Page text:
It’s safe to say that owners and users of bikes at Penn are a rare breed. Although biking is perhaps the most efficient and cheap method of transportation available, very few students seem to take advantage of all that it has to offer. To be fair, there are legitimate drawbacks to biking around campus, which include (and are not limited to) safety concerns and the potential for theft. But if you’re thinking of getting a bike—and even if you need some convincing—here’s a comprehensive breakdown of everything you should know before you send it.
Finding a Bike
One of the most challenging aspects of biking at Penn is, well, finding a bike in the first place. Buying a new bike on a student’s budget can be difficult—if not impossible—and even then it can be hard to justify such steep prices considering the risk of bike theft. Finding a good used bike isn’t easy as there are very few stores on campus that sell reasonably–priced ones. But don’t let this stop you. If you’re willing to make a trip into West Philly, head to Firehouse Bikes on 50th and Baltimore where used bikes range from $250-$900. If you aren’t down to walk that far, Retrospec.com sells new, high quality, and fashionable bikes starting at $179 that are delivered straight to you door (with instructions for assembly).
Once you have a bike, safety is a primary concern. Not only are the streets around campus filled with potholes and those pesky trolly tracks, but add to the equation that Philadelphia drivers are considered among the nation’s most aggressive and unforgiving. There’s also the issue of one–way streets, meaning you might have to adjust your route accordingly, making your commute a little longer or more labor intensive. However, some bikers—such as Solomon Goldfarb (C’19)—disregard the rules of the road and “gun it down Walnut, going the wrong direction.” Street does not recommend disregarding personal safety to get to class on time, but hey, when you have to be at DRL at 9 a.m., anything goes.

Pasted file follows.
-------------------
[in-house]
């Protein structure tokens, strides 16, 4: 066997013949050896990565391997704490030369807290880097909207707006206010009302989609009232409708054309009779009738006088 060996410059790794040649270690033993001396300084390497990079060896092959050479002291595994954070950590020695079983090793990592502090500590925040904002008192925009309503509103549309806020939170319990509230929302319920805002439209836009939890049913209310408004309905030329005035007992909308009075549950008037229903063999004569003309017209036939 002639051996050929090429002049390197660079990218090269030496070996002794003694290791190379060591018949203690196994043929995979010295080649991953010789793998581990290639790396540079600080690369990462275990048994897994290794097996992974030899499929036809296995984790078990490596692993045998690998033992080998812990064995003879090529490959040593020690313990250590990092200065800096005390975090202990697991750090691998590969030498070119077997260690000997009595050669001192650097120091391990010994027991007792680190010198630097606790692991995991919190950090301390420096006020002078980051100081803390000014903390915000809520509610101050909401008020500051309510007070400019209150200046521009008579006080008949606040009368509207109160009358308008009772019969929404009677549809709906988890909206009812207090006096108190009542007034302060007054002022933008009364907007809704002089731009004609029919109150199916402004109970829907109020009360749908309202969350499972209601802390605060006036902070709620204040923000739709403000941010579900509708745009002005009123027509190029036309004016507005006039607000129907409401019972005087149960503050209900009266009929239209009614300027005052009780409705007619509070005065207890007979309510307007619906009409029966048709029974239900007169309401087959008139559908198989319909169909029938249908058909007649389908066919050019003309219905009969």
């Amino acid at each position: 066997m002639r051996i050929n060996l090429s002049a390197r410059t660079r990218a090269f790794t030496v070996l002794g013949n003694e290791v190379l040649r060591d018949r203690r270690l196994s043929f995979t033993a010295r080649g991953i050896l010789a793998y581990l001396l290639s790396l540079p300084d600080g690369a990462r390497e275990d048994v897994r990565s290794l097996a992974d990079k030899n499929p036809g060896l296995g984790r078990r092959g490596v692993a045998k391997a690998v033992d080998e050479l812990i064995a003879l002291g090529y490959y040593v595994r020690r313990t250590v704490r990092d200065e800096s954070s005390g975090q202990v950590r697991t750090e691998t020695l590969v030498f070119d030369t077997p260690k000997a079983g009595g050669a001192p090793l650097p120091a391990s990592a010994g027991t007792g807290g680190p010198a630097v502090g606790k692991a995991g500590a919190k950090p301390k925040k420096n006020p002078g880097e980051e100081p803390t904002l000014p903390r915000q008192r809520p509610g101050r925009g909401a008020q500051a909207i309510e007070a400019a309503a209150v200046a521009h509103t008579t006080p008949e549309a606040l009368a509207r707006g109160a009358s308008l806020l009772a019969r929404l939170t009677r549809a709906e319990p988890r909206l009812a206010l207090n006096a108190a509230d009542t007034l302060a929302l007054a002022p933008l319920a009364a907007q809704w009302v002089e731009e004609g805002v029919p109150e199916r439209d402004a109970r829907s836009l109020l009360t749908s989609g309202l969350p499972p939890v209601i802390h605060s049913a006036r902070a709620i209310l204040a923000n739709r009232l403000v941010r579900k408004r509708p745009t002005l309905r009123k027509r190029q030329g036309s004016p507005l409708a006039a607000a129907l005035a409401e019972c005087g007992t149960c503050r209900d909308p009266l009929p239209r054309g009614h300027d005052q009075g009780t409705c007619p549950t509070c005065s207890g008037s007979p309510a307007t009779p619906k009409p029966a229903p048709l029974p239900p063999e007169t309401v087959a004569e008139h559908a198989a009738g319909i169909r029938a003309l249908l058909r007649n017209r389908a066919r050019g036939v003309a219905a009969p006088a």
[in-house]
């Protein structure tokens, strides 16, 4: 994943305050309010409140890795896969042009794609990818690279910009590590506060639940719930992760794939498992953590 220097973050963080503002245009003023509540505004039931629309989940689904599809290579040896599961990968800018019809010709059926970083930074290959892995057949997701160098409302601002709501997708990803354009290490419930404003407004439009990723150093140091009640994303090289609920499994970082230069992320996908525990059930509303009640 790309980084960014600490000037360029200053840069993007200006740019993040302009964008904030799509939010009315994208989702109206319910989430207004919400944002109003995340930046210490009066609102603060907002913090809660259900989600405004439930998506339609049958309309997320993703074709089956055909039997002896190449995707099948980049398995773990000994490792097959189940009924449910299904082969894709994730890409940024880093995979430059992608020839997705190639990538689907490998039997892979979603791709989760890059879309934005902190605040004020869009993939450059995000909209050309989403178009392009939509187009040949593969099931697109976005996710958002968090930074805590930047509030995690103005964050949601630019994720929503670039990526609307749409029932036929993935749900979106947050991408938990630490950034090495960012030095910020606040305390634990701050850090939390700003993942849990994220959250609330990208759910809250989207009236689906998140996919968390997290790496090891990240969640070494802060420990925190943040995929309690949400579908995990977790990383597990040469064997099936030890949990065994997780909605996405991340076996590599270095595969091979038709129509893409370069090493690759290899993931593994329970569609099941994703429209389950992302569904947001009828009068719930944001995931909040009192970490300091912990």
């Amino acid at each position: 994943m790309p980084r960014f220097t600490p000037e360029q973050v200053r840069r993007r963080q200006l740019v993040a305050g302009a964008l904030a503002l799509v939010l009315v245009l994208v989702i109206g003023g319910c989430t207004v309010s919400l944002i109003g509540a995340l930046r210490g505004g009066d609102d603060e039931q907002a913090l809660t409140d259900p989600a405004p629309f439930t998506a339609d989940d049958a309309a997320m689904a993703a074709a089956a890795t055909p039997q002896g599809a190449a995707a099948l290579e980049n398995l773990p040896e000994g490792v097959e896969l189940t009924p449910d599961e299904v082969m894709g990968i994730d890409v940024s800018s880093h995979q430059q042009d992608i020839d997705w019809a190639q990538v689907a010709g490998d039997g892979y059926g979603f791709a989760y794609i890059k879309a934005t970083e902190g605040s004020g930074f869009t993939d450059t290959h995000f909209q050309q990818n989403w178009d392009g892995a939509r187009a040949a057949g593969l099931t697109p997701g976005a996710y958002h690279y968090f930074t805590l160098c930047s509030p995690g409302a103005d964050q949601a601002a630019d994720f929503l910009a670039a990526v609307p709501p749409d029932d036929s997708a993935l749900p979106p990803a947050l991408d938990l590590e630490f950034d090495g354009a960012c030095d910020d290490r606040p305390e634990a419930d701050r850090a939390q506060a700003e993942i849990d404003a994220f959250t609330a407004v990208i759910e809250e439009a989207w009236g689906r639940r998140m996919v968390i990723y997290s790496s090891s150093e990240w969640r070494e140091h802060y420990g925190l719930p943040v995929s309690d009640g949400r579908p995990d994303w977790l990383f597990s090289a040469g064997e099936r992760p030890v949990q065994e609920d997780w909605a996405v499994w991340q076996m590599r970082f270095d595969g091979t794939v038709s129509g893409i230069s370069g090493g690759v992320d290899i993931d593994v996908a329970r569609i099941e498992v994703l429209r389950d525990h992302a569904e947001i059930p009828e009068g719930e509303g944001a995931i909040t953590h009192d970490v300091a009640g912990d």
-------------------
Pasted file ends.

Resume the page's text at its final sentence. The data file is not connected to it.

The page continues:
Keep It On Lock
Philadelphia has some of the nation’s worst rates of bike theft and Penn’s campus is no exception. Former Penn biker Bela Parekh (C, W'18) describes the anxiety that comes along with owning a bike, saying “I was constantly worried my bike would get stolen because within my first four weeks of getting a bike at Penn it was stolen from inside my gate.” It’s possible to prevent bike theft, however, by registering your bike as personal property and using the proper U–lock to lock not only the body of the bike but the tire, too. Some students learn this lesson the hard way, like Jill Pesce (C’21), whose bike got stolen from the parking garage of her apartment building, which she describes as a “well–lit area with cameras.” One day she came home to find what remained of her bike, saying “all that was left was the cut chain lock on the floor.” Jill adds that her “roommate’s bike was stolen from the same spot in that same week,” so perhaps this is just one extremely unlucky garage.
The (Philly) World Is Your Oyster
What’s the number one benefit of owning a bike, according to Penn bikers? Philadelphia becomes infinitely more accessible, leading to more adventure and discovery of the wider Philly community. Solomon says that biking has allowed him to get outside the Penn bubble on a frequent basis and that when he bikes, he gets “a better sense of which parts of the city [he wants] to go back to.” Bela adds to this sentiment, mentioning that she “used to bike along the Schuylkill all the time, and there are other biking trails around Philadelphia as well.”
With the only drawbacks being the upfront cost and extra bit of care that must be taken to avoid theft, there is very little reason to not own a bike at Penn. In short: Get yourself a cheap, second hand bike, get to class on time, adventure off campus, and be good to the planet.